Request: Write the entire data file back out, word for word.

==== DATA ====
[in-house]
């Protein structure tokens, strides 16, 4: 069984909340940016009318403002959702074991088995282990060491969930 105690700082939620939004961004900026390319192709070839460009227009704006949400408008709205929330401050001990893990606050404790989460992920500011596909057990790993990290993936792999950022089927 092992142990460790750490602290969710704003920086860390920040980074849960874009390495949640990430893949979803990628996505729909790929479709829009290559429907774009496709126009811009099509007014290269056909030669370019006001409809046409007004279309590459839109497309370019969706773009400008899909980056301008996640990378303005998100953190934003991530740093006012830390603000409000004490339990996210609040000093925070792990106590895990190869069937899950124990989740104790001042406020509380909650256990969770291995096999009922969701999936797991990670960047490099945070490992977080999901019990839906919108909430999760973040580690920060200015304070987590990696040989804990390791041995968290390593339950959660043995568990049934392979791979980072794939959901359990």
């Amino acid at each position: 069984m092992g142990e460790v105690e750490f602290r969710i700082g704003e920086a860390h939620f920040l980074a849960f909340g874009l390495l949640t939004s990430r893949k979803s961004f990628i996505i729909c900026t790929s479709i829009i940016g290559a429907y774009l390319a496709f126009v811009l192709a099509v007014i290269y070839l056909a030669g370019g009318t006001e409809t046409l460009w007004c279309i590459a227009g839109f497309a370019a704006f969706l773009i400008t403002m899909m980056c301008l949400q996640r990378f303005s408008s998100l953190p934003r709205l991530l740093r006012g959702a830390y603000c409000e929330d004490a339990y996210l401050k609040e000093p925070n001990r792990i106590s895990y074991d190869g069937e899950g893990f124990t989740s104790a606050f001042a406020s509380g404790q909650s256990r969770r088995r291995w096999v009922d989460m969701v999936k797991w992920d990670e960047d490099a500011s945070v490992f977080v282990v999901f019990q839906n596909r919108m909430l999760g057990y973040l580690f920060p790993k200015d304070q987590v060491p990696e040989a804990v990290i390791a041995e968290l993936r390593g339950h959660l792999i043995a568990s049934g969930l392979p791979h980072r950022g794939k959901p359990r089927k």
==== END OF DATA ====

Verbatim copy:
[in-house]
């Protein structure tokens, strides 16, 4: 069984909340940016009318403002959702074991088995282990060491969930 105690700082939620939004961004900026390319192709070839460009227009704006949400408008709205929330401050001990893990606050404790989460992920500011596909057990790993990290993936792999950022089927 092992142990460790750490602290969710704003920086860390920040980074849960874009390495949640990430893949979803990628996505729909790929479709829009290559429907774009496709126009811009099509007014290269056909030669370019006001409809046409007004279309590459839109497309370019969706773009400008899909980056301008996640990378303005998100953190934003991530740093006012830390603000409000004490339990996210609040000093925070792990106590895990190869069937899950124990989740104790001042406020509380909650256990969770291995096999009922969701999936797991990670960047490099945070490992977080999901019990839906919108909430999760973040580690920060200015304070987590990696040989804990390791041995968290390593339950959660043995568990049934392979791979980072794939959901359990």
């Amino acid at each position: 069984m092992g142990e460790v105690e750490f602290r969710i700082g704003e920086a860390h939620f920040l980074a849960f909340g874009l390495l949640t939004s990430r893949k979803s961004f990628i996505i729909c900026t790929s479709i829009i940016g290559a429907y774009l390319a496709f126009v811009l192709a099509v007014i290269y070839l056909a030669g370019g009318t006001e409809t046409l460009w007004c279309i590459a227009g839109f497309a370019a704006f969706l773009i400008t403002m899909m980056c301008l949400q996640r990378f303005s408008s998100l953190p934003r709205l991530l740093r006012g959702a830390y603000c409000e929330d004490a339990y996210l401050k609040e000093p925070n001990r792990i106590s895990y074991d190869g069937e899950g893990f124990t989740s104790a606050f001042a406020s509380g404790q909650s256990r969770r088995r291995w096999v009922d989460m969701v999936k797991w992920d990670e960047d490099a500011s945070v490992f977080v282990v999901f019990q839906n596909r919108m909430l999760g057990y973040l580690f920060p790993k200015d304070q987590v060491p990696e040989a804990v990290i390791a041995e968290l993936r390593g339950h959660l792999i043995a568990s049934g969930l392979p791979h980072r950022g794939k959901p359990r089927k």